Tuesday, August 6, 2019

Short Memories

A recent article in the New York Times begins with a sobering observation of fact: "In many coastal states, flood-prone areas have seen the highest rates of home construction since 2010, a study found, suggesting that the risks of climate change have yet to fundamentally change people’s behavior."  The article continues, saying:

"There are many reasons construction persists despite the danger. In some cases it’s urban sprawl, in others it’s a desire among government officials for property-tax revenues. But whatever the reason, this kind of building activity will 'come back and bite,' said Benjamin Strauss, president and chief scientist of Climate Central, which produces and publishes research on the effects of global warming.

The article describes the two-fold problems of such irrational decisions. The first is financial. Flood risks and, thereby, flood insurance rates (and rebuilding costs) will continue to increase over the years for residents in these flood-prone areas.  The second is, for me, the most obvious: Safety. When the floods come, families will be put in danger, as will those who come to rescue them (if they come at all).  So why isn't more being done to prohibit (or at least inhibit) such development?

For many communities, it's a lack of political will to address the problem. Where homes are destroyed (as with Hurricane Sandy), local governments are reluctant to prohibit redevelopment, citing the negative financial impact of lost property tax revenue. While coastal properties continue to be so highly valued, the opportunity cost of a decision to create safer, less vulnerable coastal open space is just too high.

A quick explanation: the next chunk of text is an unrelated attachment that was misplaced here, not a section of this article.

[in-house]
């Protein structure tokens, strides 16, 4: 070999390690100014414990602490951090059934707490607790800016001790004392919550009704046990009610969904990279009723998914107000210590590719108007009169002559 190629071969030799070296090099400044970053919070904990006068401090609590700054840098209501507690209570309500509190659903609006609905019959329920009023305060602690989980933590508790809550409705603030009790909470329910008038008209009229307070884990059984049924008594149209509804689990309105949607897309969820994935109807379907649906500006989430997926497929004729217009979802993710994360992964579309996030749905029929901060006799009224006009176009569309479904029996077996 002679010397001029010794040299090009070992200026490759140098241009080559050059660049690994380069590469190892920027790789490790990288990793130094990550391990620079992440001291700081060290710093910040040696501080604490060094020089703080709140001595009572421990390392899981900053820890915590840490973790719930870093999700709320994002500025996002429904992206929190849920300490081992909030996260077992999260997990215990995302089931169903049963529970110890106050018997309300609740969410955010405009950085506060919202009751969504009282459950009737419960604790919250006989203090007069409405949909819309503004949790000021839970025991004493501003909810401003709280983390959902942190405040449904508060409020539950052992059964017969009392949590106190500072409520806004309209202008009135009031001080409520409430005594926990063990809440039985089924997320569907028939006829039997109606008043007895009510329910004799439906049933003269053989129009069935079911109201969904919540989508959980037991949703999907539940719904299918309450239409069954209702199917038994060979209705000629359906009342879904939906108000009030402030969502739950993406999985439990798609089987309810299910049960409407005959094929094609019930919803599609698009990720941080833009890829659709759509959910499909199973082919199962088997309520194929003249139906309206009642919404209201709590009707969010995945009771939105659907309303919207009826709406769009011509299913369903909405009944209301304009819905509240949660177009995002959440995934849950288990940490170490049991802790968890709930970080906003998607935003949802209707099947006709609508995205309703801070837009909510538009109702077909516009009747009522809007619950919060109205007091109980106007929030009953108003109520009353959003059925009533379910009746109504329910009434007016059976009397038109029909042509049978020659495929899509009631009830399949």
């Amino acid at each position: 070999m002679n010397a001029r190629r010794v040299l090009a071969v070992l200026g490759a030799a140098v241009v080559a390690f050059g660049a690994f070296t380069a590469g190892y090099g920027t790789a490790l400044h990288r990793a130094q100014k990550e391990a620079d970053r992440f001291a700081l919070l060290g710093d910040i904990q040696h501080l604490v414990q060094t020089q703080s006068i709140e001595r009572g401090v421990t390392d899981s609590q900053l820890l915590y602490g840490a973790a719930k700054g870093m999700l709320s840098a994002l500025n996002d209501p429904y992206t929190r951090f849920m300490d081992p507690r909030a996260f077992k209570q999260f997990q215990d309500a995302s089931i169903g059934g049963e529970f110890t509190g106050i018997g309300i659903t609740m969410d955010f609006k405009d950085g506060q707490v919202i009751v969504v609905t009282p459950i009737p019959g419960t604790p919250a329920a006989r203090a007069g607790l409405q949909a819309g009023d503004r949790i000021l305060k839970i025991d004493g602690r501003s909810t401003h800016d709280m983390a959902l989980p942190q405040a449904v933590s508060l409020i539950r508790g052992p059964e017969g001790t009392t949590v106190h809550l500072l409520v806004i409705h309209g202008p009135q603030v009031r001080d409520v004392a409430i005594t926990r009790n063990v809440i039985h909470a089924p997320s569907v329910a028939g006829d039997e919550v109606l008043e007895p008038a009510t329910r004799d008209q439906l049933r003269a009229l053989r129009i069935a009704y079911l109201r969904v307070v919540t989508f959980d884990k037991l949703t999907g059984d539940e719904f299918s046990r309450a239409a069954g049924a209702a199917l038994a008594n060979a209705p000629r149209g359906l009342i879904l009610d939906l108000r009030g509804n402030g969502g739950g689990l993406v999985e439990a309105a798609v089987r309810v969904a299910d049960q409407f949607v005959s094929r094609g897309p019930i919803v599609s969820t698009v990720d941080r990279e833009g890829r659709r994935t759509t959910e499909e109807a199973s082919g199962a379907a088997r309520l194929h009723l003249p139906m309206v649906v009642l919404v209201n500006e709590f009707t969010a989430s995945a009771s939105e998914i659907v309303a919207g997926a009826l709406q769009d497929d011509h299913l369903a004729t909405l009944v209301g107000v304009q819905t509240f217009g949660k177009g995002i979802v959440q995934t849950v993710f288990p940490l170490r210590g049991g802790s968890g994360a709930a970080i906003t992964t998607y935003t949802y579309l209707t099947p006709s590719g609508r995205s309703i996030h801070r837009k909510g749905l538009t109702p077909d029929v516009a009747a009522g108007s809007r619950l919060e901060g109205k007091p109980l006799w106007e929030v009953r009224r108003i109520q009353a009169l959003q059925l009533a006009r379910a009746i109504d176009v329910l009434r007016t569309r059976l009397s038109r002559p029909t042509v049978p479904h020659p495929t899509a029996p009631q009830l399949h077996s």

Memories are short. The article describes areas in the south affected by Hurricane Katrina where the desire for coastal living outshines the lingering danger of a potential future storm.  So houses continue to be built and eager homebuyers pay higher and higher flood premiums.

The City of Nashville has an answer.  An NPR piece a couple of years ago describes the government's plan to buy people out of their homes and eliminate the risk in flood-prone areas permanently.  The report continues:

"Since 2010, Nashville has bought 261 homes and hopes to acquire 90 more. They're mostly houses built before the 1970s, when the city raised its standards for how high a new structure had to be above the floodplain.  It's not as expensive for cities as it seems. The Federal Emergency Management Agency pays 75 percent of the cost of buyout, figuring that otherwise it could be stuck helping to fund flood insurance for a property, or paying to help rebuild it every few years. Buyouts have become a priority for FEMA as climate change had led to more intense rainfall events and flooding.

"'We don't look at the 2010 flood as a once-in-a-lifetime event,' says Roger Lindsey, who oversees flood mitigation for Nashville.  He says the focus of the buyout program is 'to take houses that are repetitive loss houses, to offer a homeowner fair market value for the house, and we demolish that home and return the land to a more natural state.'  The land then becomes space for a community garden, a greenway, or park. But that is up to neighborhoods to organize and could take time" 

Even leaders in Nashville admit it's not always an easy sell.  Homeowners are reluctant to leave.  But as the frequency and severity of flood events continues to grow, more are handing over their keys and giving in to the changing climate.

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